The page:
BLACK FLIES Plan to end aerial spraying irks lawmakers
One lawmaker said the decision could hurt summer tourism.
HARRISBURG (AP) -- Gov. Ed Rendell's proposal to cut the $4.4 million aerial spraying that kills black flies came under fire by some who remember life before the program began two decades ago.
"It was horrible. ... I remember playing softball with a cigarette in my mouth just to keep the bugs away," said Lee Young of Mechanicsburg.
A group of Republican legislators from central Pennsylvania will discuss the potential elimination of black fly spraying when they meet Monday, said Rep. Bruce Smith, R-York.
"The black fly program is a wonderful program," he said. "I'm going to do everything I can to have it restored."
State Sen. Jeff Piccola, R-Dauphin, called the proposed cut "shocking news" and "both shortsighted and insensitive." Such a decision would make outdoor recreation more uncomfortable and could reduce summer tourism, he said.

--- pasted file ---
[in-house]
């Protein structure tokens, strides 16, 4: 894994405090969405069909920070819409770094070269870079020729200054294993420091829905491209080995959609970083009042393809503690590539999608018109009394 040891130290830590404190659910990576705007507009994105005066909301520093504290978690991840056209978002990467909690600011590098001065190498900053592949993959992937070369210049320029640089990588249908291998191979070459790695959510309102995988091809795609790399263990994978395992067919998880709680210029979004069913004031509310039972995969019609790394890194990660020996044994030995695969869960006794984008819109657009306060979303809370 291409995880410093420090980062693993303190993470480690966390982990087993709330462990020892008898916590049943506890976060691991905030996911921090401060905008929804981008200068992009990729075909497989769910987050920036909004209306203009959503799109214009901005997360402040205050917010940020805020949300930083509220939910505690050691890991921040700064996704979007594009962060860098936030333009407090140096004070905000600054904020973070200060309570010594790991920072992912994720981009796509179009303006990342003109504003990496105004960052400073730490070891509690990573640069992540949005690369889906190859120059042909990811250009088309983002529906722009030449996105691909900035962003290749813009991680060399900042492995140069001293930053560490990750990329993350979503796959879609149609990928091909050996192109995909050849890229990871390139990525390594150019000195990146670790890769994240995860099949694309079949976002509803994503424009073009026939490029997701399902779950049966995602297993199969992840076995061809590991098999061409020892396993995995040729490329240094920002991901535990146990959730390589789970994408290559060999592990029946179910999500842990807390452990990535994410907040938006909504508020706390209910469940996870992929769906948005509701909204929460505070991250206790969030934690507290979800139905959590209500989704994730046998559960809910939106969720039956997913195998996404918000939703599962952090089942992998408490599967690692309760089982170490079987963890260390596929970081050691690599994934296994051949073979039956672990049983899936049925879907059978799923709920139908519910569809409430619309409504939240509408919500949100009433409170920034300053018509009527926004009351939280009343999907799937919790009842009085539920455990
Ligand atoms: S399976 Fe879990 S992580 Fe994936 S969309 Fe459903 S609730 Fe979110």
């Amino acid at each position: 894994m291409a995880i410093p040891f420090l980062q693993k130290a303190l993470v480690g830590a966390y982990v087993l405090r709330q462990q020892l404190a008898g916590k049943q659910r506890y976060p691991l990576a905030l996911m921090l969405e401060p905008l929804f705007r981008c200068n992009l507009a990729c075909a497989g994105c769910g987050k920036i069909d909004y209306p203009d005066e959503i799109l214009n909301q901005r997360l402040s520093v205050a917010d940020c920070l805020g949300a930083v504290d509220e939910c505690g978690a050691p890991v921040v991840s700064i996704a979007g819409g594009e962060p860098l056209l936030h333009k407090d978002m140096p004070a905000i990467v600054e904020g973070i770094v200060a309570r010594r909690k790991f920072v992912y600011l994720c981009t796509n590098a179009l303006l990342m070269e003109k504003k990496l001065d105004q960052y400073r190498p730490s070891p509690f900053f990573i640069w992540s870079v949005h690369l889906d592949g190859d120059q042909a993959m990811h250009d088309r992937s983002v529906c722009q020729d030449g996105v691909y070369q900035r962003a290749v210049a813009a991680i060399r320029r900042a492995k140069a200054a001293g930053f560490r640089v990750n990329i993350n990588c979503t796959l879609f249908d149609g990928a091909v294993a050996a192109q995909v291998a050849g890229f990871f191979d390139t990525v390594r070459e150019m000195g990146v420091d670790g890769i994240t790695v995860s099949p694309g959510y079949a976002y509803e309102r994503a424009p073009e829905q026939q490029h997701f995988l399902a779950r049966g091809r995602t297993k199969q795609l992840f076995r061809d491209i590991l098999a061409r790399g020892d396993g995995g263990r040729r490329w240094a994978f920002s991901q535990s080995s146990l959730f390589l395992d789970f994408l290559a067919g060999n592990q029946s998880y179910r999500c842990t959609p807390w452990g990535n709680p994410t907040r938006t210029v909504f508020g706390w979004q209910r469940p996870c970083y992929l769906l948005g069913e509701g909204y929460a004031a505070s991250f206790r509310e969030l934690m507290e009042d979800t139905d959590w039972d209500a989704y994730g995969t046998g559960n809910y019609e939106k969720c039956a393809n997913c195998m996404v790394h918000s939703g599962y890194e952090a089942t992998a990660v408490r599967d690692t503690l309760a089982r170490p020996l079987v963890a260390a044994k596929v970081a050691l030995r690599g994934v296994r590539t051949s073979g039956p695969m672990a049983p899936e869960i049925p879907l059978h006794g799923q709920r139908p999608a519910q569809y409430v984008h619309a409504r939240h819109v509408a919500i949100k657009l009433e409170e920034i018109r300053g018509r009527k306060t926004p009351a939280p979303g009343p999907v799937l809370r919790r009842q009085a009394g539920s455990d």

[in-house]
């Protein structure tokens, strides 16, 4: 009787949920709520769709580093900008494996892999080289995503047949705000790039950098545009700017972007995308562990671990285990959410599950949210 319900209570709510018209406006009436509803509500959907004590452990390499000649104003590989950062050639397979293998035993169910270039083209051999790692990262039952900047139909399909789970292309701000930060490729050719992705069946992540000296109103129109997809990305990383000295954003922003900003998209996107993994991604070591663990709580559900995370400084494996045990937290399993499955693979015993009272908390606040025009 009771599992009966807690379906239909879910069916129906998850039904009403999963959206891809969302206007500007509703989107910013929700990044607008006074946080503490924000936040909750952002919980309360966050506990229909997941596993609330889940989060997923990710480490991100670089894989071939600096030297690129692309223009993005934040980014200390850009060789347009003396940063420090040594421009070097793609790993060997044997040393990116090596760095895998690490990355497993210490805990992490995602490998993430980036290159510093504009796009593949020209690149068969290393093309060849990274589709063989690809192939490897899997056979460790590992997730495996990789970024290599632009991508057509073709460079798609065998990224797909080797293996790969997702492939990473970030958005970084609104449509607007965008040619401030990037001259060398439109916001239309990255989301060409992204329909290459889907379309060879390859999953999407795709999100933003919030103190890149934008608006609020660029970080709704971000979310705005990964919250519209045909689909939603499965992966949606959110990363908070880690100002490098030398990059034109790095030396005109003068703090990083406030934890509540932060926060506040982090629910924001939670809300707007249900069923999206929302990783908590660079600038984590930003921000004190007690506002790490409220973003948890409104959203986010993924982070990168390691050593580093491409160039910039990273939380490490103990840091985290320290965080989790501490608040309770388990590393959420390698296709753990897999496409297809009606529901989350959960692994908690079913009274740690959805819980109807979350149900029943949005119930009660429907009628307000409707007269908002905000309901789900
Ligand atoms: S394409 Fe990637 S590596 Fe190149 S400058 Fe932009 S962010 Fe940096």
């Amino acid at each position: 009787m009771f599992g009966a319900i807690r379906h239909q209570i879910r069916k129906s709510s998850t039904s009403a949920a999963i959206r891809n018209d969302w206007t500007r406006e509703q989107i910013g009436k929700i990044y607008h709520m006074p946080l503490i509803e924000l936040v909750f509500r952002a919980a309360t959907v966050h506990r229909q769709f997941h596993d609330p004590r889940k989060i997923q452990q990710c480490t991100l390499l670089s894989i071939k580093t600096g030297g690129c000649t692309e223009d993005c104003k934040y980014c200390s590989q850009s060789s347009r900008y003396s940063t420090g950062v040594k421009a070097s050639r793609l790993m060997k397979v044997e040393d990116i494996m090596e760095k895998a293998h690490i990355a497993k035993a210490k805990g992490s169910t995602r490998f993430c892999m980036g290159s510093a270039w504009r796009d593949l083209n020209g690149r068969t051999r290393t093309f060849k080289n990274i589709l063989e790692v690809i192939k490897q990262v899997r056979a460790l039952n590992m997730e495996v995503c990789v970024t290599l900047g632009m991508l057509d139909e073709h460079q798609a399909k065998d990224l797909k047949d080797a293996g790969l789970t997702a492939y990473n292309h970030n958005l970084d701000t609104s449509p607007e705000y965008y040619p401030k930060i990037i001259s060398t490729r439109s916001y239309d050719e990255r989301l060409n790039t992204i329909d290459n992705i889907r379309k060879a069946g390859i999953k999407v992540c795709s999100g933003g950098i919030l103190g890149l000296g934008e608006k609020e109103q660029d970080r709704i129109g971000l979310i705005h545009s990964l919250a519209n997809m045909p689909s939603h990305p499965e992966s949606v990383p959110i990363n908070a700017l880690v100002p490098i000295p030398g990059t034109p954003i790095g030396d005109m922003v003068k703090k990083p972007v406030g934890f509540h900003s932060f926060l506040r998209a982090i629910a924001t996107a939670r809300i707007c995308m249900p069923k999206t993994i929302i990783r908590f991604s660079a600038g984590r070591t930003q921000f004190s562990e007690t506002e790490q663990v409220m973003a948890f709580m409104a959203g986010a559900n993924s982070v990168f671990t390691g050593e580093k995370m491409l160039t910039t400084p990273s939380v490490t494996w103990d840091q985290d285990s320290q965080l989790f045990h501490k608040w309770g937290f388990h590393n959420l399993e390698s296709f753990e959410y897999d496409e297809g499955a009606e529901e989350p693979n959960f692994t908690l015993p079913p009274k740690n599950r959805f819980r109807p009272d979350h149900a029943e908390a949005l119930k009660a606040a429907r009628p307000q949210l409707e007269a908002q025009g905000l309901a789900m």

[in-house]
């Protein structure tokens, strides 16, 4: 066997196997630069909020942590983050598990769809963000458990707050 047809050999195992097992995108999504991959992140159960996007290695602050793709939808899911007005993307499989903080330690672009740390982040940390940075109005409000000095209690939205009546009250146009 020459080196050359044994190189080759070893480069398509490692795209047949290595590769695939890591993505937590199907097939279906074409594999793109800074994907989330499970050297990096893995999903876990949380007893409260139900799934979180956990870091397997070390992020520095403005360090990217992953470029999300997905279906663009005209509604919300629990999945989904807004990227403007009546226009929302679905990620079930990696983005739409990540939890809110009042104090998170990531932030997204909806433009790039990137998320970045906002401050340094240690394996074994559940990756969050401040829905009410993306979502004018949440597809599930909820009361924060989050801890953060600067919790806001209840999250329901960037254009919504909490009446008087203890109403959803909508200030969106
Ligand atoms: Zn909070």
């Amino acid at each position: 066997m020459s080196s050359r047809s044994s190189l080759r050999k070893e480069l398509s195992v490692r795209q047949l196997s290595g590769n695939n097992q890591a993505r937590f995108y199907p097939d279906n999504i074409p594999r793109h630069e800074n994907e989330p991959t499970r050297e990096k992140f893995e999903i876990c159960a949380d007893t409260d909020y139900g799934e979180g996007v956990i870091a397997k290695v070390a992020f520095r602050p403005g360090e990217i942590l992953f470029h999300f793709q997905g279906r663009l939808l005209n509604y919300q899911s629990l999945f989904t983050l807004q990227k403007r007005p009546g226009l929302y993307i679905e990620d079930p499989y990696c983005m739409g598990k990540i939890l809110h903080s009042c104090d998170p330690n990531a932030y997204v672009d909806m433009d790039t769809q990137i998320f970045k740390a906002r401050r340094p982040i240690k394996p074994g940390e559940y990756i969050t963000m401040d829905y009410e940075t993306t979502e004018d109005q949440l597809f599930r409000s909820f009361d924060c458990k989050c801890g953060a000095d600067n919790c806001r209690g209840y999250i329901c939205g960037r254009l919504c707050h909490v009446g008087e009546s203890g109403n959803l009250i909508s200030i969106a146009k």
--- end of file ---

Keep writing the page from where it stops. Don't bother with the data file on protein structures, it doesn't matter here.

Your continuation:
"All Pennsylvanians should be offended. Not only will their quality of life be circumvented once again by the governor, but this proposal also implies that he does not intend to spend time here this summer enjoying the wonderful place we call home," Piccola said.
Eliminating the program was among the hard choices in Rendell's $23.8 billion budget, said Department of Environmental Protection spokesman Kurt Knaus.
"The black fly program is a quality-of-life issue and not necessarily essential to protect human health or the environment," Knaus said.
Some spraying will occur this spring, but if Rendell's budget is not changed, spraying will end with the fiscal year June 30.